I have learned that the intensity, as well as the shape and form my anxiety takes on can be effected by many things. As I have written in the past, being tired or hungry can have a huge impact on whether my fears percolate below the surface or come boiling over. I have also noticed that during a race the competitive nature, or more, the time and effort I have put into training in order to be able to race, can overrun fear.
I get to the point that I just don’t care about the fear anymore. I sometimes joke that I’m in so much pain I don’t care if I slip off the cliff, fall off the mountain or tumble over a bridge. I am trying to embrace this awareness and work on slight changes to my perspective which may repress my fears enough that I can tackle courses and races that I normally think I can’t. Part of this is learning from, and taking inspiration from other women who do incredible things. Fortunately, there is no shortage of incredible women in the trail running community. I was lucky enough to be surrounded by two such women recently.
A couple weeks ago I had the opportunity to compete at the World Long Distance Mountain Running Championships in Podbrdo, Slovenia. Two of my US teammates were Megan Kimmel and Kristina Pattison. Megan and Kristina compete in some of the most competitive sky races and grueling courses in the world. They can navigate technical sections with speed and grace and are able to go up and over steep mountain passes without it phasing them regardless if it has safety ropes, thousand foot drops on either side or unstable scree beneath their feet.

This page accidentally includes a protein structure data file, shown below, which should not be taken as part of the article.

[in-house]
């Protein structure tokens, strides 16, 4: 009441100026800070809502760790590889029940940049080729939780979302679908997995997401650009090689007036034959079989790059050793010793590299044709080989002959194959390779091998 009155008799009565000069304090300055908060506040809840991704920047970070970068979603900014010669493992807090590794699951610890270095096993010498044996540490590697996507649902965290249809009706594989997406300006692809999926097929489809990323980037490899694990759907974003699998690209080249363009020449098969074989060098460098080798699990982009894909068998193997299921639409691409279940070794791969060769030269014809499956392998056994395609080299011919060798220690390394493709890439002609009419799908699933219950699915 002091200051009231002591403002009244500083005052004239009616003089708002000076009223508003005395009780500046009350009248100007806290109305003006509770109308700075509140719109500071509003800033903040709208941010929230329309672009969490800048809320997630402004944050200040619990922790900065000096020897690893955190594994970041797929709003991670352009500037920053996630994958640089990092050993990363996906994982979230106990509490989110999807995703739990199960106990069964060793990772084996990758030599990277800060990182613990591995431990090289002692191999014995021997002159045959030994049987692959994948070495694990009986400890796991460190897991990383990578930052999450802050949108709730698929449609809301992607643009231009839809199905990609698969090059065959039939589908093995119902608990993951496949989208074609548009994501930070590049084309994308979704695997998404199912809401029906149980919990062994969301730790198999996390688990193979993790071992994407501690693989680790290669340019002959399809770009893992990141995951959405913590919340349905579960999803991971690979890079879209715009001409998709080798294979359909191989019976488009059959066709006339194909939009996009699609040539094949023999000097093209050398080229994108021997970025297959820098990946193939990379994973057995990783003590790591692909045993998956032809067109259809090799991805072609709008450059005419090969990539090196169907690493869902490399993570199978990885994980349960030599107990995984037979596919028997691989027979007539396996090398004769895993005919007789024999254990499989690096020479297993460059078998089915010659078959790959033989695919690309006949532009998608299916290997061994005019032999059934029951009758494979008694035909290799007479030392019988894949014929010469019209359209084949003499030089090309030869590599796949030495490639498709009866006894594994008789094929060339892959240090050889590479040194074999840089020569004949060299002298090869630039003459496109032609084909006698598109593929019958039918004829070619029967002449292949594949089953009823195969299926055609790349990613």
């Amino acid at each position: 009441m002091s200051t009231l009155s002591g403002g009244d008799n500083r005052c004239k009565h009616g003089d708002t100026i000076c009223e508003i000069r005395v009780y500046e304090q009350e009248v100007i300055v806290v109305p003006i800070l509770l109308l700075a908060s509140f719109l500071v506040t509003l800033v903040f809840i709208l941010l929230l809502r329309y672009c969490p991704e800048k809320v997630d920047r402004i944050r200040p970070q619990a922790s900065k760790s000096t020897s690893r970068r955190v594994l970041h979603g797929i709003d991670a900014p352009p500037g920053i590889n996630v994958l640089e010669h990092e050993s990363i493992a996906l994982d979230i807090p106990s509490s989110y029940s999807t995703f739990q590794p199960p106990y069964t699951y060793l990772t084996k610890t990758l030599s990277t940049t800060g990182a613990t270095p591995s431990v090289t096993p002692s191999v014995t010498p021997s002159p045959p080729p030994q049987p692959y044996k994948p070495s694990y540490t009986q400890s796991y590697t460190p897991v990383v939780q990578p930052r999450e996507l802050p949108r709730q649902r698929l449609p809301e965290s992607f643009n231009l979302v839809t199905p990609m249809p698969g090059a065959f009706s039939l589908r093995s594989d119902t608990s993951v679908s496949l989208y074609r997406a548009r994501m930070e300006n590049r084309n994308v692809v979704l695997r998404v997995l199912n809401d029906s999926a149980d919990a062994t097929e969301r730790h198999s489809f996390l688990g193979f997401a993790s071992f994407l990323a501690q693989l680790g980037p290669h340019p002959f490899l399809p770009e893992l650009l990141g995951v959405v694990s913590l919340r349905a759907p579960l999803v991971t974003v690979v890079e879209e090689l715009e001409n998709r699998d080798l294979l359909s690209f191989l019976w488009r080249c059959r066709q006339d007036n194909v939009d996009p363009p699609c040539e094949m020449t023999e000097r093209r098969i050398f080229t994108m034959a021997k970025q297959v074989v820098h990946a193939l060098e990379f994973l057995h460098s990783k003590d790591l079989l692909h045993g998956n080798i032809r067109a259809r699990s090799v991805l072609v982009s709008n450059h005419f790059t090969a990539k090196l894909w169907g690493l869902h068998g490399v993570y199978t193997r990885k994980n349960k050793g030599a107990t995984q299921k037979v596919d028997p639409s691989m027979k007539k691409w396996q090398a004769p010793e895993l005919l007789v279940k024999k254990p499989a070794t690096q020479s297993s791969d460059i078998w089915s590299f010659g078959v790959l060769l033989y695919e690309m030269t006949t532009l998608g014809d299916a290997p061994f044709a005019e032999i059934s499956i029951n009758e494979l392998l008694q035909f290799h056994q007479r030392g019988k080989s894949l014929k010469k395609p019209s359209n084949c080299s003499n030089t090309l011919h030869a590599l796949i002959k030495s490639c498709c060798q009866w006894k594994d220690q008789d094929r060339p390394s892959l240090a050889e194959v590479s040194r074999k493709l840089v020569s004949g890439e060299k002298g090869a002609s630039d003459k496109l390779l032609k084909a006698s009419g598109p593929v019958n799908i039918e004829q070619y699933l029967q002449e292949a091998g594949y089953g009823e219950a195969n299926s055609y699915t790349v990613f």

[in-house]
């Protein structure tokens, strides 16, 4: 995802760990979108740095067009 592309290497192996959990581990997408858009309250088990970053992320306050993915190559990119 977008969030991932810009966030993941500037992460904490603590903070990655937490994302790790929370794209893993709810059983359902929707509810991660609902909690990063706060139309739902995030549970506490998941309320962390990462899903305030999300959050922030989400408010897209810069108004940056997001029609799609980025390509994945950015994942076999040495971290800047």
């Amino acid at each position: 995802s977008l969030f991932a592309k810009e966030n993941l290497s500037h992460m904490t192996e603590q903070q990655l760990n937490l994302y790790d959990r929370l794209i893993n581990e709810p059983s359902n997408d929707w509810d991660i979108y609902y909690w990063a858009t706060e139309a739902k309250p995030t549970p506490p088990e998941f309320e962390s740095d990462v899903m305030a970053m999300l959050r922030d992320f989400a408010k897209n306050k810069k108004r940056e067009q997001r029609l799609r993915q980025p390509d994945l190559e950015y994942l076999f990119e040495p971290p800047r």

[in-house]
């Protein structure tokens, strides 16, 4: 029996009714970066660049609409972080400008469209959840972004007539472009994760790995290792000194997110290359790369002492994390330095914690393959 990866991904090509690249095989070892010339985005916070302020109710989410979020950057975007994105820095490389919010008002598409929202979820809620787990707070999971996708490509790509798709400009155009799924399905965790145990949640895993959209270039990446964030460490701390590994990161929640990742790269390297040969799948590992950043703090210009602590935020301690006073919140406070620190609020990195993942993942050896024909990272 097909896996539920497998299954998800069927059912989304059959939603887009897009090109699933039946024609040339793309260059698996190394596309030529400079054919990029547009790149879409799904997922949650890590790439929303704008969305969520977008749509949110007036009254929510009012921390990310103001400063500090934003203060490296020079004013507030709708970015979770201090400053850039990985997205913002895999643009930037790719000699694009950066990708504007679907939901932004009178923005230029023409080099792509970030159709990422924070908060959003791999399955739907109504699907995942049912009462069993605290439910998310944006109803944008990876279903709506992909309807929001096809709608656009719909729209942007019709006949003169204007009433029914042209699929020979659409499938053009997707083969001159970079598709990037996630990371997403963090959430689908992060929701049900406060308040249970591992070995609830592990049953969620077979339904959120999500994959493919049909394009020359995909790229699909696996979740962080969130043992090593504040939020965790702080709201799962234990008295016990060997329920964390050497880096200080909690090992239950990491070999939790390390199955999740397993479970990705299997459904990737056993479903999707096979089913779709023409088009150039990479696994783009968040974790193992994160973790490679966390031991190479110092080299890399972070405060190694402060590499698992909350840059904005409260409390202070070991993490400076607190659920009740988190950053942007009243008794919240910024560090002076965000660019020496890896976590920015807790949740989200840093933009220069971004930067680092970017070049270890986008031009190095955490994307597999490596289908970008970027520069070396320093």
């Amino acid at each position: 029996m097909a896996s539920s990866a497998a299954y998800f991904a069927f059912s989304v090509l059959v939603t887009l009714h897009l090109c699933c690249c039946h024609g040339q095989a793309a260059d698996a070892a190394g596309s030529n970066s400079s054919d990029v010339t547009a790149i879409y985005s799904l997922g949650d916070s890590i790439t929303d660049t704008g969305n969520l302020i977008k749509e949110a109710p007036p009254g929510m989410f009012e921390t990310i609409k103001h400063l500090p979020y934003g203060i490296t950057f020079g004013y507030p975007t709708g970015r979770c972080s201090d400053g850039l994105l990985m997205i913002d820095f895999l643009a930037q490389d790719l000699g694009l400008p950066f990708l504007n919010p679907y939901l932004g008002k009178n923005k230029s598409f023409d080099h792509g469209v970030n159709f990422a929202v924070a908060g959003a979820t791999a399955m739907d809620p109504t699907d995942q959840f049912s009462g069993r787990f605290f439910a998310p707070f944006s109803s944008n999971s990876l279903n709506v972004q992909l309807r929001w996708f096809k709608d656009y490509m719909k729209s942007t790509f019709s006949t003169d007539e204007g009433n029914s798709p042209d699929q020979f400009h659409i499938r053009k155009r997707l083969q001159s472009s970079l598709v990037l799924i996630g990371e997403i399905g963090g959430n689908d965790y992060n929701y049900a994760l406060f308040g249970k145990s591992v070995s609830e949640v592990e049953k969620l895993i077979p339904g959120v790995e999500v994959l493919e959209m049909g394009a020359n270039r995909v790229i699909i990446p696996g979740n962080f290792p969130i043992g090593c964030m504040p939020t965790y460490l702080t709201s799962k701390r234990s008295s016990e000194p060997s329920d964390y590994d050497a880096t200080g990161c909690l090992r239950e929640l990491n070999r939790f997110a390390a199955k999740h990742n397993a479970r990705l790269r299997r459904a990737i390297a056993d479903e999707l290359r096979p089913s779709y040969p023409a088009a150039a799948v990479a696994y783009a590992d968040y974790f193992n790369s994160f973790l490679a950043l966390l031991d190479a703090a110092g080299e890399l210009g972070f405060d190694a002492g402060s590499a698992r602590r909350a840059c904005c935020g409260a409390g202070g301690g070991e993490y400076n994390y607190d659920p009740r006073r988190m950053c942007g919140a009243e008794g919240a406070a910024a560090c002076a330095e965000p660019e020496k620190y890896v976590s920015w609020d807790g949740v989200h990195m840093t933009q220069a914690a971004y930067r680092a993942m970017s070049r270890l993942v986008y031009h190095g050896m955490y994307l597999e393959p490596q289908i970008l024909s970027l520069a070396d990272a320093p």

Kristina and Megan are courageous, strong and fearless women. Even though they are intense badasses when you see them race, after getting to know them better I realized that they are laid-back, warm, encouraging athletes who have insecurities just like the rest of us. I spoke to Kristina about feeling nervous sometimes when navigating potentially dangerous routes. She told me the first time she ran the Rut it occurred to her that she could literally die if one wrong step was taken. Instead of this fear overpowering her, she ran the race again the following year, and then again and again until the thoughts in her head are not what-ifs but rather what do I need to do to move as quickly and efficiently as possible.
Exposure therapy is one of the most common techniques in behavior therapy used to treat anxiety disorders. As anyone with anxiety can attest, exposing oneself to your greatest fears is easier said than done. But Megan and Kristina’s perspective conflicts with mine and challenges my fears. Feeding off of their courage and strength gives me the courage and strength to expose myself to my fears. As I take a break from racing this summer, I am going to work on repeatedly exposing myself to things that scare me. I’m going to run in the woods alone and drive over bridges and maybe even the interstate!
If you don’t see a follow up post next month, come looking for me; I may have gone crazy and be wandering in circles lost in the woods. (Yes, that is one of my fears.)